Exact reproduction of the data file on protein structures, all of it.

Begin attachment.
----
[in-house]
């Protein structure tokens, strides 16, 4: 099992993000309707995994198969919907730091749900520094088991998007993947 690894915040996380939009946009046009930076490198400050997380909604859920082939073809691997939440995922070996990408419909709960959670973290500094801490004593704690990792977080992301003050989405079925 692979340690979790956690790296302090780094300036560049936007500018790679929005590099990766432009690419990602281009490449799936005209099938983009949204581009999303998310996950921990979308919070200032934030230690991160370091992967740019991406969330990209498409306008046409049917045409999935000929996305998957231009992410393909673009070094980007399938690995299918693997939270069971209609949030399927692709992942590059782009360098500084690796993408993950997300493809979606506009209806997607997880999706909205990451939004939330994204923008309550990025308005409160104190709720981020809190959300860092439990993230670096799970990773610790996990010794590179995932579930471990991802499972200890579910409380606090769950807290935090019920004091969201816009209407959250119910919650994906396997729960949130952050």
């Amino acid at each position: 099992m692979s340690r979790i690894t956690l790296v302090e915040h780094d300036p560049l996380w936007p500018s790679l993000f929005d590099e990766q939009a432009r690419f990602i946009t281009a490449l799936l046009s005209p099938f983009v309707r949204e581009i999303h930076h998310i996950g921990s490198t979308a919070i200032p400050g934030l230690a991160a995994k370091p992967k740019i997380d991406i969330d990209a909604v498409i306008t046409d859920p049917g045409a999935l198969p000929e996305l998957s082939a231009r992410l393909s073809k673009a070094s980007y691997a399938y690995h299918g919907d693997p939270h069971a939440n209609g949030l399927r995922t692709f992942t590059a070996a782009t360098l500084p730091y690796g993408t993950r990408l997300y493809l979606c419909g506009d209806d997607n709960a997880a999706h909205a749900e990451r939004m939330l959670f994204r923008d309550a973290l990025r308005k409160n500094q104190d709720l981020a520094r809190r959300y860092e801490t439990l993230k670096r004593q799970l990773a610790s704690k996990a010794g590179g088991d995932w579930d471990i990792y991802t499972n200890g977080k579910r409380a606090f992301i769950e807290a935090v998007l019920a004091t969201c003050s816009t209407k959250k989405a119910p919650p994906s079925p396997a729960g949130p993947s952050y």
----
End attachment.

[in-house]
């Protein structure tokens, strides 16, 4: 099992993000309707995994198969919907730091749900520094088991998007993947 690894915040996380939009946009046009930076490198400050997380909604859920082939073809691997939440995922070996990408419909709960959670973290500094801490004593704690990792977080992301003050989405079925 692979340690979790956690790296302090780094300036560049936007500018790679929005590099990766432009690419990602281009490449799936005209099938983009949204581009999303998310996950921990979308919070200032934030230690991160370091992967740019991406969330990209498409306008046409049917045409999935000929996305998957231009992410393909673009070094980007399938690995299918693997939270069971209609949030399927692709992942590059782009360098500084690796993408993950997300493809979606506009209806997607997880999706909205990451939004939330994204923008309550990025308005409160104190709720981020809190959300860092439990993230670096799970990773610790996990010794590179995932579930471990991802499972200890579910409380606090769950807290935090019920004091969201816009209407959250119910919650994906396997729960949130952050």
């Amino acid at each position: 099992m692979s340690r979790i690894t956690l790296v302090e915040h780094d300036p560049l996380w936007p500018s790679l993000f929005d590099e990766q939009a432009r690419f990602i946009t281009a490449l799936l046009s005209p099938f983009v309707r949204e581009i999303h930076h998310i996950g921990s490198t979308a919070i200032p400050g934030l230690a991160a995994k370091p992967k740019i997380d991406i969330d990209a909604v498409i306008t046409d859920p049917g045409a999935l198969p000929e996305l998957s082939a231009r992410l393909s073809k673009a070094s980007y691997a399938y690995h299918g919907d693997p939270h069971a939440n209609g949030l399927r995922t692709f992942t590059a070996a782009t360098l500084p730091y690796g993408t993950r990408l997300y493809l979606c419909g506009d209806d997607n709960a997880a999706h909205a749900e990451r939004m939330l959670f994204r923008d309550a973290l990025r308005k409160n500094q104190d709720l981020a520094r809190r959300y860092e801490t439990l993230k670096r004593q799970l990773a610790s704690k996990a010794g590179g088991d995932w579930d471990i990792y991802t499972n200890g977080k579910r409380a606090f992301i769950e807290a935090v998007l019920a004091t969201c003050s816009t209407k959250k989405a119910p919650p994906s079925p396997a729960g949130p993947s952050y």